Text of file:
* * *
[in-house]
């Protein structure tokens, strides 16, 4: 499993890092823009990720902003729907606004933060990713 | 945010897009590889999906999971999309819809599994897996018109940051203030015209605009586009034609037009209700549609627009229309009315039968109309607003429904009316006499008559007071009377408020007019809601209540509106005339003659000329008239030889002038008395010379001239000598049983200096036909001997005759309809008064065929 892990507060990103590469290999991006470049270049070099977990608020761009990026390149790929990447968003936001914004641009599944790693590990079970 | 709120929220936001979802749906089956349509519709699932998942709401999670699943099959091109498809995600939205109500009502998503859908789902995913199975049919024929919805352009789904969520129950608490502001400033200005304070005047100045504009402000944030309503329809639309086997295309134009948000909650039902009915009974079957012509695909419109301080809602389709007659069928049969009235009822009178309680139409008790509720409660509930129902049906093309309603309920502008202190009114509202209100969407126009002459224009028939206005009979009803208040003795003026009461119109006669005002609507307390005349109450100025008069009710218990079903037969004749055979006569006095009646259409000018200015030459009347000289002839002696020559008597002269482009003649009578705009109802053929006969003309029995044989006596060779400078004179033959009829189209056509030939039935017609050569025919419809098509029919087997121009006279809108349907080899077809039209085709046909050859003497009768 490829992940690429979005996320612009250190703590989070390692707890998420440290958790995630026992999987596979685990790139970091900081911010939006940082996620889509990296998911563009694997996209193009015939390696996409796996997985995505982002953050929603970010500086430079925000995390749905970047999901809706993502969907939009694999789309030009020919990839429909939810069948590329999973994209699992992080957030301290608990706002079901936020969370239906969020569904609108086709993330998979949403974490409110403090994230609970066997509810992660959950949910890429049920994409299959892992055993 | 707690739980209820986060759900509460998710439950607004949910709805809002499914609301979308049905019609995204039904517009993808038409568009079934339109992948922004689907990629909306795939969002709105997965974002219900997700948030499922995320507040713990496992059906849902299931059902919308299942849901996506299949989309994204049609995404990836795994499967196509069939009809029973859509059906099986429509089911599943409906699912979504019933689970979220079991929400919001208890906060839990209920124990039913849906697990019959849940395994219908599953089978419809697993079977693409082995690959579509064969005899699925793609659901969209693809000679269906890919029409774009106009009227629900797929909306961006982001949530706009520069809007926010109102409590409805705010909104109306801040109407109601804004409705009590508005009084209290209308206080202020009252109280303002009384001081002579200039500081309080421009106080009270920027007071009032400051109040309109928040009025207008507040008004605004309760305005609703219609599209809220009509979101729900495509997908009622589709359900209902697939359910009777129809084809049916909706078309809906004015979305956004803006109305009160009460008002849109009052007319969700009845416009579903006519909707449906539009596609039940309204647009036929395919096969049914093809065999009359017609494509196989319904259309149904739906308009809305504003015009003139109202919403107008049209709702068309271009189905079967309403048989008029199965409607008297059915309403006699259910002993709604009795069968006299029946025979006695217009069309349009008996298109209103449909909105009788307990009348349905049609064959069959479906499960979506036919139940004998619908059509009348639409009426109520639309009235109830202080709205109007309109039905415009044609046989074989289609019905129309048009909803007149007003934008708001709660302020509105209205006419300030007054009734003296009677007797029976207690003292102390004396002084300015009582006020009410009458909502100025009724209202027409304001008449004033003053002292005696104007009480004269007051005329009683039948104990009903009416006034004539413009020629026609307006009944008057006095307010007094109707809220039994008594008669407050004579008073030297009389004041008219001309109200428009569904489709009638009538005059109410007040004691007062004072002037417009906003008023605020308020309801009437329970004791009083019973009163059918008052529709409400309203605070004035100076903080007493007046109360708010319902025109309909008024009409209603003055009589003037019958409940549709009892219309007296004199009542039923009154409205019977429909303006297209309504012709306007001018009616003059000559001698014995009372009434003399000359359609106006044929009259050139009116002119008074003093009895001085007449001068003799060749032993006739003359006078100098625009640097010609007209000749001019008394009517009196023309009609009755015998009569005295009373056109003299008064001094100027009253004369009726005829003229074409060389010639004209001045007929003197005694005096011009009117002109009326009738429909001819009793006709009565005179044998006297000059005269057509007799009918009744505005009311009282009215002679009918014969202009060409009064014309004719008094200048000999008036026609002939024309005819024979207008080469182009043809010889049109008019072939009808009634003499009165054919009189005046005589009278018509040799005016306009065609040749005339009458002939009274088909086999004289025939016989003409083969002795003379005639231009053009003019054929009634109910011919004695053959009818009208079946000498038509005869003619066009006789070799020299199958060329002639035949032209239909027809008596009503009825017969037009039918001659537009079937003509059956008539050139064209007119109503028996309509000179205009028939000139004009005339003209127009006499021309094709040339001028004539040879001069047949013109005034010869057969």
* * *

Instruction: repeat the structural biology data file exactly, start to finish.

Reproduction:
[in-house]
């Protein structure tokens, strides 16, 4: 499993890092823009990720902003729907606004933060990713 | 945010897009590889999906999971999309819809599994897996018109940051203030015209605009586009034609037009209700549609627009229309009315039968109309607003429904009316006499008559007071009377408020007019809601209540509106005339003659000329008239030889002038008395010379001239000598049983200096036909001997005759309809008064065929 892990507060990103590469290999991006470049270049070099977990608020761009990026390149790929990447968003936001914004641009599944790693590990079970 | 709120929220936001979802749906089956349509519709699932998942709401999670699943099959091109498809995600939205109500009502998503859908789902995913199975049919024929919805352009789904969520129950608490502001400033200005304070005047100045504009402000944030309503329809639309086997295309134009948000909650039902009915009974079957012509695909419109301080809602389709007659069928049969009235009822009178309680139409008790509720409660509930129902049906093309309603309920502008202190009114509202209100969407126009002459224009028939206005009979009803208040003795003026009461119109006669005002609507307390005349109450100025008069009710218990079903037969004749055979006569006095009646259409000018200015030459009347000289002839002696020559008597002269482009003649009578705009109802053929006969003309029995044989006596060779400078004179033959009829189209056509030939039935017609050569025919419809098509029919087997121009006279809108349907080899077809039209085709046909050859003497009768 490829992940690429979005996320612009250190703590989070390692707890998420440290958790995630026992999987596979685990790139970091900081911010939006940082996620889509990296998911563009694997996209193009015939390696996409796996997985995505982002953050929603970010500086430079925000995390749905970047999901809706993502969907939009694999789309030009020919990839429909939810069948590329999973994209699992992080957030301290608990706002079901936020969370239906969020569904609108086709993330998979949403974490409110403090994230609970066997509810992660959950949910890429049920994409299959892992055993 | 707690739980209820986060759900509460998710439950607004949910709805809002499914609301979308049905019609995204039904517009993808038409568009079934339109992948922004689907990629909306795939969002709105997965974002219900997700948030499922995320507040713990496992059906849902299931059902919308299942849901996506299949989309994204049609995404990836795994499967196509069939009809029973859509059906099986429509089911599943409906699912979504019933689970979220079991929400919001208890906060839990209920124990039913849906697990019959849940395994219908599953089978419809697993079977693409082995690959579509064969005899699925793609659901969209693809000679269906890919029409774009106009009227629900797929909306961006982001949530706009520069809007926010109102409590409805705010909104109306801040109407109601804004409705009590508005009084209290209308206080202020009252109280303002009384001081002579200039500081309080421009106080009270920027007071009032400051109040309109928040009025207008507040008004605004309760305005609703219609599209809220009509979101729900495509997908009622589709359900209902697939359910009777129809084809049916909706078309809906004015979305956004803006109305009160009460008002849109009052007319969700009845416009579903006519909707449906539009596609039940309204647009036929395919096969049914093809065999009359017609494509196989319904259309149904739906308009809305504003015009003139109202919403107008049209709702068309271009189905079967309403048989008029199965409607008297059915309403006699259910002993709604009795069968006299029946025979006695217009069309349009008996298109209103449909909105009788307990009348349905049609064959069959479906499960979506036919139940004998619908059509009348639409009426109520639309009235109830202080709205109007309109039905415009044609046989074989289609019905129309048009909803007149007003934008708001709660302020509105209205006419300030007054009734003296009677007797029976207690003292102390004396002084300015009582006020009410009458909502100025009724209202027409304001008449004033003053002292005696104007009480004269007051005329009683039948104990009903009416006034004539413009020629026609307006009944008057006095307010007094109707809220039994008594008669407050004579008073030297009389004041008219001309109200428009569904489709009638009538005059109410007040004691007062004072002037417009906003008023605020308020309801009437329970004791009083019973009163059918008052529709409400309203605070004035100076903080007493007046109360708010319902025109309909008024009409209603003055009589003037019958409940549709009892219309007296004199009542039923009154409205019977429909303006297209309504012709306007001018009616003059000559001698014995009372009434003399000359359609106006044929009259050139009116002119008074003093009895001085007449001068003799060749032993006739003359006078100098625009640097010609007209000749001019008394009517009196023309009609009755015998009569005295009373056109003299008064001094100027009253004369009726005829003229074409060389010639004209001045007929003197005694005096011009009117002109009326009738429909001819009793006709009565005179044998006297000059005269057509007799009918009744505005009311009282009215002679009918014969202009060409009064014309004719008094200048000999008036026609002939024309005819024979207008080469182009043809010889049109008019072939009808009634003499009165054919009189005046005589009278018509040799005016306009065609040749005339009458002939009274088909086999004289025939016989003409083969002795003379005639231009053009003019054929009634109910011919004695053959009818009208079946000498038509005869003619066009006789070799020299199958060329002639035949032209239909027809008596009503009825017969037009039918001659537009079937003509059956008539050139064209007119109503028996309509000179205009028939000139004009005339003209127009006499021309094709040339001028004539040879001069047949013109005034010869057969």